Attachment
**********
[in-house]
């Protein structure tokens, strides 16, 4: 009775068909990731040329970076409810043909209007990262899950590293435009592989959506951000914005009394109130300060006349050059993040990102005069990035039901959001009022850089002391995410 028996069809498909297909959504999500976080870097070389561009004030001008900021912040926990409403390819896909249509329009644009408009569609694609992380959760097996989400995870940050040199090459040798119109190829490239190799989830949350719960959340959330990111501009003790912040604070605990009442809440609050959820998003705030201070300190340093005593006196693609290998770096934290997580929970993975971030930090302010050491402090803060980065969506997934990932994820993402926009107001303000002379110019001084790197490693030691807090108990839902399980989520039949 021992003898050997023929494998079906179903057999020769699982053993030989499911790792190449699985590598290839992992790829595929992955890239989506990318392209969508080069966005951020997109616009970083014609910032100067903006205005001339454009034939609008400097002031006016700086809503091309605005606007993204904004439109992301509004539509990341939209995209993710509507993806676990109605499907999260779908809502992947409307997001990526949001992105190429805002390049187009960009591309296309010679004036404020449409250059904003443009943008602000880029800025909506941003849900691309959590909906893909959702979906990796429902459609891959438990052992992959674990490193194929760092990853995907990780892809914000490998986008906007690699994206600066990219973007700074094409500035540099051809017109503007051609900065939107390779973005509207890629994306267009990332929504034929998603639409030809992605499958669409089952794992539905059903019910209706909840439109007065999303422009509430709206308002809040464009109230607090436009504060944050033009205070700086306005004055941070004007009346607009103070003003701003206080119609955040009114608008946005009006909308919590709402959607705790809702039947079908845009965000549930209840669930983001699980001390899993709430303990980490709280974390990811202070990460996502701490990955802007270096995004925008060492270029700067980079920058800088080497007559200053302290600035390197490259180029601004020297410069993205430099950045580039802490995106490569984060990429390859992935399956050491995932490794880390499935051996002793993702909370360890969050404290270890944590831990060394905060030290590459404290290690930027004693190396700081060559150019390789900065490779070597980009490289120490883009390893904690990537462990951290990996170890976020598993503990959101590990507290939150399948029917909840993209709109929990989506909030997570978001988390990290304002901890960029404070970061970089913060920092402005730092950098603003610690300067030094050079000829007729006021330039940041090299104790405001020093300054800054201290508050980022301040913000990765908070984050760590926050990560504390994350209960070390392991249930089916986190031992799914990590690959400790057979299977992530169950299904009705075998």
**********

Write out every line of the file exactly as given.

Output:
[in-house]
């Protein structure tokens, strides 16, 4: 009775068909990731040329970076409810043909209007990262899950590293435009592989959506951000914005009394109130300060006349050059993040990102005069990035039901959001009022850089002391995410 028996069809498909297909959504999500976080870097070389561009004030001008900021912040926990409403390819896909249509329009644009408009569609694609992380959760097996989400995870940050040199090459040798119109190829490239190799989830949350719960959340959330990111501009003790912040604070605990009442809440609050959820998003705030201070300190340093005593006196693609290998770096934290997580929970993975971030930090302010050491402090803060980065969506997934990932994820993402926009107001303000002379110019001084790197490693030691807090108990839902399980989520039949 021992003898050997023929494998079906179903057999020769699982053993030989499911790792190449699985590598290839992992790829595929992955890239989506990318392209969508080069966005951020997109616009970083014609910032100067903006205005001339454009034939609008400097002031006016700086809503091309605005606007993204904004439109992301509004539509990341939209995209993710509507993806676990109605499907999260779908809502992947409307997001990526949001992105190429805002390049187009960009591309296309010679004036404020449409250059904003443009943008602000880029800025909506941003849900691309959590909906893909959702979906990796429902459609891959438990052992992959674990490193194929760092990853995907990780892809914000490998986008906007690699994206600066990219973007700074094409500035540099051809017109503007051609900065939107390779973005509207890629994306267009990332929504034929998603639409030809992605499958669409089952794992539905059903019910209706909840439109007065999303422009509430709206308002809040464009109230607090436009504060944050033009205070700086306005004055941070004007009346607009103070003003701003206080119609955040009114608008946005009006909308919590709402959607705790809702039947079908845009965000549930209840669930983001699980001390899993709430303990980490709280974390990811202070990460996502701490990955802007270096995004925008060492270029700067980079920058800088080497007559200053302290600035390197490259180029601004020297410069993205430099950045580039802490995106490569984060990429390859992935399956050491995932490794880390499935051996002793993702909370360890969050404290270890944590831990060394905060030290590459404290290690930027004693190396700081060559150019390789900065490779070597980009490289120490883009390893904690990537462990951290990996170890976020598993503990959101590990507290939150399948029917909840993209709109929990989506909030997570978001988390990290304002901890960029404070970061970089913060920092402005730092950098603003610690300067030094050079000829007729006021330039940041090299104790405001020093300054800054201290508050980022301040913000990765908070984050760590926050990560504390994350209960070390392991249930089916986190031992799914990590690959400790057979299977992530169950299904009705075998």